17-Apr-13 9:00 AM  CST

Poor Sleep Quality Could Mean Potential for Alzheimer’s Disease

According to a recent study published online in JAMA Neurology poor sleep patterns and quality could potentially signal Alzheimer’s disease.  The study was conducted by researchers at Washington University in St. Lewis Knight Alzheimer’s Disease Research Center. 

 

Research has been previously conducted on poor sleep habits and Alzheimer’s disease in the past, but the new study is one of a kind and the first to make connections between disturbed sleep patterns and beginning Alzheimer’s disease concerning human beings. 

 

Here are some specifics about the study:  The researchers studied individuals from the ages of 45 to 75.  Study volunteers showed no signs of Alzheimer’s at the beginning of the study.  Of these individuals 22.5% of people were considered to have preclinical Alzheimer’s which means that they show no signs of diminished mental impairment.  However, they did have beta-amyloid plaques shown through cerebrospinal fluid amyloid-beta 42 levels containing 500 pg/mL or reduced levels.  The results of the study showed that study participants with preclinical Alzheimer’s had diminished and poor quality of sleep.  They also napped more than other people in the study.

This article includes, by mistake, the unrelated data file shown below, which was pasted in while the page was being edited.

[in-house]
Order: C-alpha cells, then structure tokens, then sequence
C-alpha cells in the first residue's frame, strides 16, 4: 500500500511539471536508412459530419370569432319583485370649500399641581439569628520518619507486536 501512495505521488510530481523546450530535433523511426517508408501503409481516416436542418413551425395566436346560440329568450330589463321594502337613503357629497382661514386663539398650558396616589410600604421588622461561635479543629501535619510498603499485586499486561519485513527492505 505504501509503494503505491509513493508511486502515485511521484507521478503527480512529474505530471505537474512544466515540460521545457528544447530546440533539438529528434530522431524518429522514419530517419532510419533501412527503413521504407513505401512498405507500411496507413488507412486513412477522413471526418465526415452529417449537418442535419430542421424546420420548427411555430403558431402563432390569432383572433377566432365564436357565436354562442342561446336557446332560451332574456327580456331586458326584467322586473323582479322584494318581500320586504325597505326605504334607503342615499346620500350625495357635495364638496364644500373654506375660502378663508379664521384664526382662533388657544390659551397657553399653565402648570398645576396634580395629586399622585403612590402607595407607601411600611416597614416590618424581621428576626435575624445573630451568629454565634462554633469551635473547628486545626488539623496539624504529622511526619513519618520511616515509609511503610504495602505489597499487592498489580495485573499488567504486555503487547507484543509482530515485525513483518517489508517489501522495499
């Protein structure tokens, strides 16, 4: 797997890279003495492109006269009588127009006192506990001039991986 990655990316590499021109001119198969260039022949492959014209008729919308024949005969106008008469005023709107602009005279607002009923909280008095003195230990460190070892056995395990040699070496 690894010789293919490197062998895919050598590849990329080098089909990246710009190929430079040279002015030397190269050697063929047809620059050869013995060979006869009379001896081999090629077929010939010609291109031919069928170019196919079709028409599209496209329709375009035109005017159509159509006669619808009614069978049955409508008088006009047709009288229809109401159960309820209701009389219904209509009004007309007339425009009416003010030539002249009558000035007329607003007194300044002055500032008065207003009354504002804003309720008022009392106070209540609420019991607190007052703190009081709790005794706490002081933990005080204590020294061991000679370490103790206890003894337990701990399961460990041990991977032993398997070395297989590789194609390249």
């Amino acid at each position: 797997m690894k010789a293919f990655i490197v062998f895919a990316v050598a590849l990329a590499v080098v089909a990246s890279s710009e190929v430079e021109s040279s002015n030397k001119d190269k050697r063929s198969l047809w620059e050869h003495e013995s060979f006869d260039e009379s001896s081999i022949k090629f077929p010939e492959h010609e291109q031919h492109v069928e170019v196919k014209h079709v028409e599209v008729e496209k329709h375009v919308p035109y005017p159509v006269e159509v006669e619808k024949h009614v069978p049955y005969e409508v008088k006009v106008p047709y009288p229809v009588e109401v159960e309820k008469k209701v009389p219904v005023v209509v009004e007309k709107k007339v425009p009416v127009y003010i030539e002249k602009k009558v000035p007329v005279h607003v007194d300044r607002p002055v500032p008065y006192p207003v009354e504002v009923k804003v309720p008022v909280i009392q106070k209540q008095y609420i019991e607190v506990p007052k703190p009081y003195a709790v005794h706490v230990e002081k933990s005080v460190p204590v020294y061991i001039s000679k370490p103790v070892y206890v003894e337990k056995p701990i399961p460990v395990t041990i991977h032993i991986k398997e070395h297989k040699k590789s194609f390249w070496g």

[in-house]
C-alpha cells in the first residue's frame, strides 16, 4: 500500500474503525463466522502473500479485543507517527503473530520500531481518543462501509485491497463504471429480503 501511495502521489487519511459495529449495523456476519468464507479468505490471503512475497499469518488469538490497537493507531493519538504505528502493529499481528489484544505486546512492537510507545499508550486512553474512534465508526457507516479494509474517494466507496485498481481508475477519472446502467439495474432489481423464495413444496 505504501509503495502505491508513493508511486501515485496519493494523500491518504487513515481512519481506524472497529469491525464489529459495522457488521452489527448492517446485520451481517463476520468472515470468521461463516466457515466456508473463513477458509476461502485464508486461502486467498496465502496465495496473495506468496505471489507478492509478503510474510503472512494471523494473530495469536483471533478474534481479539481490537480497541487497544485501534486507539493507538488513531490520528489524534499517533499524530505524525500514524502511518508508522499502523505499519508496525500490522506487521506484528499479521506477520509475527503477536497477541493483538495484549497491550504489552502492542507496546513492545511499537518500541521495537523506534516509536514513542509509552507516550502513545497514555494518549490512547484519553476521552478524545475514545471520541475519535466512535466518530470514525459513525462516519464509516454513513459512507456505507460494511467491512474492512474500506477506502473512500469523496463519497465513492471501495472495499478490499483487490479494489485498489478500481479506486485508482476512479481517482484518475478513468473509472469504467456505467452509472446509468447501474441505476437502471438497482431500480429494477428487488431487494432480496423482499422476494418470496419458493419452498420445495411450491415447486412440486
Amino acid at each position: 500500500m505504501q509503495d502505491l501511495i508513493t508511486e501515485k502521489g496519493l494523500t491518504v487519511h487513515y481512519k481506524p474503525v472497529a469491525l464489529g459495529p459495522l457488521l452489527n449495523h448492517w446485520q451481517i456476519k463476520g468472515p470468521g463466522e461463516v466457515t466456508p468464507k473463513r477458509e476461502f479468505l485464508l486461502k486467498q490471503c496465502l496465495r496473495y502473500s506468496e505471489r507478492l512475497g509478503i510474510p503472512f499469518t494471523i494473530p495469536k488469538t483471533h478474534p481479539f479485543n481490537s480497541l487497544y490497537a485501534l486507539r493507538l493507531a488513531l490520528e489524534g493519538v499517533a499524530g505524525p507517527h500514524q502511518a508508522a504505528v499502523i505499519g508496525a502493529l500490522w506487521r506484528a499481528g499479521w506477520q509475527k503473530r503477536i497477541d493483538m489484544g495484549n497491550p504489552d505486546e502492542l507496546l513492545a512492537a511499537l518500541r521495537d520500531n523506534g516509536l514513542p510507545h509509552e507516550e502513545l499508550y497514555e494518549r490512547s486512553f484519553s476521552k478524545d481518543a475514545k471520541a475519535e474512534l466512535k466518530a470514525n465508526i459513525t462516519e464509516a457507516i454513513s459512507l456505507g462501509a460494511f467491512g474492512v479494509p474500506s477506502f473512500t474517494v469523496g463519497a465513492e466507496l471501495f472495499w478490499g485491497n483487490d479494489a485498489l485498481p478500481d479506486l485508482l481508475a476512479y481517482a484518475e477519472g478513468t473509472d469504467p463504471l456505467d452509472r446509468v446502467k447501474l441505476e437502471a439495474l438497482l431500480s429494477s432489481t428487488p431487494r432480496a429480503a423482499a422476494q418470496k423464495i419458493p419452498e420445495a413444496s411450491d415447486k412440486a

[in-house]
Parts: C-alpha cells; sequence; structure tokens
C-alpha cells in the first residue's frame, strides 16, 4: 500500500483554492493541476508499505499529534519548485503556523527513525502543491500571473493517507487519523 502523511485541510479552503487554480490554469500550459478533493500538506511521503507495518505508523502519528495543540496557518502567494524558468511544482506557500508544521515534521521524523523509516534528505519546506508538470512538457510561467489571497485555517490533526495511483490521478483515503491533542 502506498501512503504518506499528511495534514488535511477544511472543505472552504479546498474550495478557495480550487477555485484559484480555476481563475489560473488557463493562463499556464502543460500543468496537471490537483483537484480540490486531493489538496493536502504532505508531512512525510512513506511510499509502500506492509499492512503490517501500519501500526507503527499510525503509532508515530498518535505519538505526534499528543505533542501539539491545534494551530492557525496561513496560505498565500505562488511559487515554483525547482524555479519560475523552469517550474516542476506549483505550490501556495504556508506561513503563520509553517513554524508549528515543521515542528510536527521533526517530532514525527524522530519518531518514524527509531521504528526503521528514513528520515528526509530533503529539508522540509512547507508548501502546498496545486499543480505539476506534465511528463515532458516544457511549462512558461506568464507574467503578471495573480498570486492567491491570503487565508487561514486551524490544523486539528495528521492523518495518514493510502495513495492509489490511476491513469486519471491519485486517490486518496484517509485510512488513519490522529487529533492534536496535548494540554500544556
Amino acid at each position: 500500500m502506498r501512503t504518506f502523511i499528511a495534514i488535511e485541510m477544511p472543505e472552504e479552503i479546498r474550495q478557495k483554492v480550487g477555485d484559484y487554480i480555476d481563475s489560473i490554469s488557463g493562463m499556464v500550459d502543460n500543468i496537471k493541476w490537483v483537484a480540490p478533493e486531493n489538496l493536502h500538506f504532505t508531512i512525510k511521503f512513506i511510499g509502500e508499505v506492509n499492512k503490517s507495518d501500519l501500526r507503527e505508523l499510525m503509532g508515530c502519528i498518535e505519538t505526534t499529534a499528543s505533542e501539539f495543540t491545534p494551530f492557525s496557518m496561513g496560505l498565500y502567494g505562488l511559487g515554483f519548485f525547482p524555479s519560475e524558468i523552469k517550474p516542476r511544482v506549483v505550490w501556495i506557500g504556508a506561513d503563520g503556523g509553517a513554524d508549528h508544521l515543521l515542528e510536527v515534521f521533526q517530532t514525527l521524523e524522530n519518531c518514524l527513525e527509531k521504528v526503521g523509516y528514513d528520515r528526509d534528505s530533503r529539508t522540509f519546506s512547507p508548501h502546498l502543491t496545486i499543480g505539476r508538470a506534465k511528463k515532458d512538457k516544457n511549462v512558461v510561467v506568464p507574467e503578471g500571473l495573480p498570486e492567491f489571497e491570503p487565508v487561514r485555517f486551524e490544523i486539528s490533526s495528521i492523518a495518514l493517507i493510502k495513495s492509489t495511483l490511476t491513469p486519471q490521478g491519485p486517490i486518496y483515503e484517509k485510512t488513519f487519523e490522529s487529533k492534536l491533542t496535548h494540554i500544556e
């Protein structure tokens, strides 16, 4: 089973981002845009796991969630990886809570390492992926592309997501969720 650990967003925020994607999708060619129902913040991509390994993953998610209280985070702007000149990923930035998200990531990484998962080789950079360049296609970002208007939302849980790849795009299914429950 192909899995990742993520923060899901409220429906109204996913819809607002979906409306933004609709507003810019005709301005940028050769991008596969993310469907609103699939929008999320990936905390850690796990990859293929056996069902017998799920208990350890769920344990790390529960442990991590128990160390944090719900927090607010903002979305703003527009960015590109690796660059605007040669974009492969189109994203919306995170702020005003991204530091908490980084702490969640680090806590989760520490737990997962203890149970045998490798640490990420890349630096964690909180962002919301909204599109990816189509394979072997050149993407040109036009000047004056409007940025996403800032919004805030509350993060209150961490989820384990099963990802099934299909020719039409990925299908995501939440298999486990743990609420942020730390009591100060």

David M. Holtzman, MD, senior study author and head of the department of neurology at Washington University recently commented on the study’s findings in an article published this month on the Pharmacy Times.com web site.  “This link may provide us with an easily detectable sign of Alzheimer’s pathology as we start to treat people who have markers of early Alzheimer’s, changes in sleep in response to treatments may serve as an indication of whether the new treatments are succeeding,” said Holtzman.   

 

Further studies by the researchers will be conducted on younger people who will hopefully give scientists a better idea of the correlation of sleep problems and Alzheimer’s and also potentially change the course of the disease with other treatments or pharmaceuticals. 


Sources:

1.  Wick, Jeanette, W.  “Poor Sleep Patterns May Signal Alzheimer’s.”  Pharmacy Times.com.  Web.  4 Apr 2013.       

 

2.  JAMA Press Release.  “Study Suggests Possible Marker of Alzheimer’s Disease Associated with Worse Sleep Quality.”  JAMA Network Media Relations.  Web. 11 Mar 2013.


For additional information on this article, please contact:
 
Jennifer S. O'Reilly
 
Source: NPTAnews  
http://www.pharmacytechnician.org

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